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8.9: Other Essential Micronutrients for Bone Health

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    Skills to Develop

    • Identify additional nutrients that are vital in maintaining bone health and state their primary role.
    • Identify food sources for each nutrient.

    Bone tissue is greater than 70 percent inorganic material and as such, minerals are important for maintaining skeletal health. In addition to calcium, other minerals critical for bone health are phosphorus, magnesium, and fluoride. Vitamin K is also important to bone health. But that is not all—iron, copper, zinc, and vitamin C are also essential for the synthesis of collagen. Consuming too much or too little vitamin A affects bone health too, as it plays a role in osteoclast and osteoblast activities. The fact that there are many bone-friendly nutrients provides us with one more reason why it is better to eat a diet rich in many nutrients than taking one particular supplement. In Table 9.5.1, notice the important nutrients for bone health and good food sources for each.

    Table 9.5.1: Micronutrients and Bone Health
    Micronutrient Functional Role in Bone Health Food Sources
    Calcium
    • Component of mineralized bone
    • Provides structure and microarchitecture
    collards, mustard greens, kale, turnips, broccoli, beans, black molasses, and fortified juices, cereals, and milk.
    Phosphorus
    • Component of mineralized bone
    • Provides structure and microarchitecture
    non-genetically-modified soy, legumes, whole grains, dairy, nuts, and seeds
    Magnesium
    • Component of mineralized bone
    • Provides structure and microarchitecture
    whole grains and legumes, almonds, cashews, hazelnuts, beets, collards, and kelp
    Fluoride
    • Component of mineralized bone
    • Provides structure and microarchitecture
    • Stimulates new bone growth
    fluoridated water, foods prepared in fluoridated water, seafood (because the ocean contains natural sodium flouride)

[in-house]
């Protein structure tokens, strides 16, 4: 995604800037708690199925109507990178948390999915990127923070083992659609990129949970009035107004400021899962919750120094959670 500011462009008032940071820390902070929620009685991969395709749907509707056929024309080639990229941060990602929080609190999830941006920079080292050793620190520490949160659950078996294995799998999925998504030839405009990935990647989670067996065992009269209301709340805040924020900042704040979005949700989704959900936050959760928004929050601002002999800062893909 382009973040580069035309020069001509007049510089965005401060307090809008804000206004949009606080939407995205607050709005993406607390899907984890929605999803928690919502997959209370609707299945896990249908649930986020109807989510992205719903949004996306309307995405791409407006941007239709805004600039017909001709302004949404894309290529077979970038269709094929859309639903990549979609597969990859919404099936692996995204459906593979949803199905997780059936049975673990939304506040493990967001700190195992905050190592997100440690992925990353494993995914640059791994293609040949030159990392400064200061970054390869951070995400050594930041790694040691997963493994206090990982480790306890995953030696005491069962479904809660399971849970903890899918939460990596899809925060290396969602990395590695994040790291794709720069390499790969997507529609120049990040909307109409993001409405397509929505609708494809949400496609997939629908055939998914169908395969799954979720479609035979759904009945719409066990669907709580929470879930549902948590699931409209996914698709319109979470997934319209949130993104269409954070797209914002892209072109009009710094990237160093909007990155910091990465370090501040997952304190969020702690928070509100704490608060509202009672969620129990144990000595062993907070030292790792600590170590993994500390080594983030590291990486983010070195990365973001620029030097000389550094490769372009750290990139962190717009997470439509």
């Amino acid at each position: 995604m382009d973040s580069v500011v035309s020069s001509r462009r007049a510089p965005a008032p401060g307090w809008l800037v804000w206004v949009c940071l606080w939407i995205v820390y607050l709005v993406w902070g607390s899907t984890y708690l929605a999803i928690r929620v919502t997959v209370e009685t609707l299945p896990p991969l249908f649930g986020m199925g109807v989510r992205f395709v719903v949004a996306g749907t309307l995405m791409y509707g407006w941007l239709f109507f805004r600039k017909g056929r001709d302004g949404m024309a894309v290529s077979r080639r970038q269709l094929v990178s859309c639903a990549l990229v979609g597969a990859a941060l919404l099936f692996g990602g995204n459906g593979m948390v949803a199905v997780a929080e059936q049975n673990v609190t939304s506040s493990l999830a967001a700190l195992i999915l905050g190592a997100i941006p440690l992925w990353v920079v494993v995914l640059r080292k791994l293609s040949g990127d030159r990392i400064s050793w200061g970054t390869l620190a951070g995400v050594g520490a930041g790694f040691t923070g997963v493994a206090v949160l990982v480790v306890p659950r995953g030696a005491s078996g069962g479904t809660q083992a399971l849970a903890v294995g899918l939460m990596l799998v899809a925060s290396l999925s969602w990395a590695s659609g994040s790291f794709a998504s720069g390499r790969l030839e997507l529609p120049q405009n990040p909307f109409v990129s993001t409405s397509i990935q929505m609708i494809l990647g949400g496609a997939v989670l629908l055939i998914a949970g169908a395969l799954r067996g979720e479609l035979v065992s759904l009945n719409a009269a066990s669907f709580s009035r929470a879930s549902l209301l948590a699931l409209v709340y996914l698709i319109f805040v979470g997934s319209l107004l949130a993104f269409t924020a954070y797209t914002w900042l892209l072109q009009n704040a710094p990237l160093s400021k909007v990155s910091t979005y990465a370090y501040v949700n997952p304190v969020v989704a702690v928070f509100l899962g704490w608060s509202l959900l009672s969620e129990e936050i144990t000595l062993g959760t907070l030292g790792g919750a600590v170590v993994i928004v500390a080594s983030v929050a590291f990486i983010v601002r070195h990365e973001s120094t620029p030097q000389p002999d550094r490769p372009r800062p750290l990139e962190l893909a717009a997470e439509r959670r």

Vitamin D
    • Critical for maintaining calcium levels
    • Aids the absorption of calcium, promotes bone health
    salmon, mackerel, tuna, sardines, mushrooms, cod liver oil, egg yolks, and fortified milk, yogurt, and cheese
    Vitamin K
    • Stimulates bone remodeling
    kale, spinach, turnip, and other dark leafy vegetables
    Boron
    • May enhance calcium absorption and estrogen metabolism
    avocado, nuts, peanut butter, green and orange vegetables, grapes, and raisins
    Iron
    • Helps enzymes and regulators function properly so the body can form optimal bone structure for bone strength
    red meat, egg yolks, dark leafy vegetables, dried fruit, iron-fortified foods, beans, lentils, chick peas, liver, and artichoke
    Vitamin C
    • Helps enzymes and regulators to function properly so the body can form optimal bone structure for bone strength
    citrus fruits, tomatoes and tomato juice, potatoes, Brussel sprouts, cauliflower, broccoli, strawberries, cabbage, and spinach
    Zinc
    • Helps enzymes and regulators to function properly so the body can form optimal bone structure for bone strength
    oysters, wheat germ, pumpkin seeds, squash, watermelon seeds, beans, sesame seeds, tahini, beef, lamb

    Phosphorus’s Functional Role

    Phosphorus is the second most abundant mineral in the human body. Eighty-five percent of it is housed in the skeleton. In addition to serving as a primary mineral in the skeleton, phosphorus in the form of phosphate is a component of the backbones of RNA and DNA, the cellular energy storing molecule, adenosine triphosphate (ATP), and phospholipids. Because phosphorus is present with calcium in mineralized bone, it is somewhat regulated in parallel with calcium. PTH and calcitriol stimulate bone resorption, increasing not only blood levels of calcium but also blood phosphate levels. However, in contrast to the effect of PTH on calcium reabsorption by the kidney, PTH stimulates the renal excretion of phosphate so that it does not accumulate to toxic levels.  It is usually found as phosphate or phosphorous salt.

    Deficiency signs and symptoms include muscle weakness, loss of appetite (anorexia) and bone pain.  A deficiency is rare but more apt to be found in preterm infants, elderly individuals, excess alcohol intake and postmenopausal women.

    Dietary Reference Intake and Food Sources for Phosphorus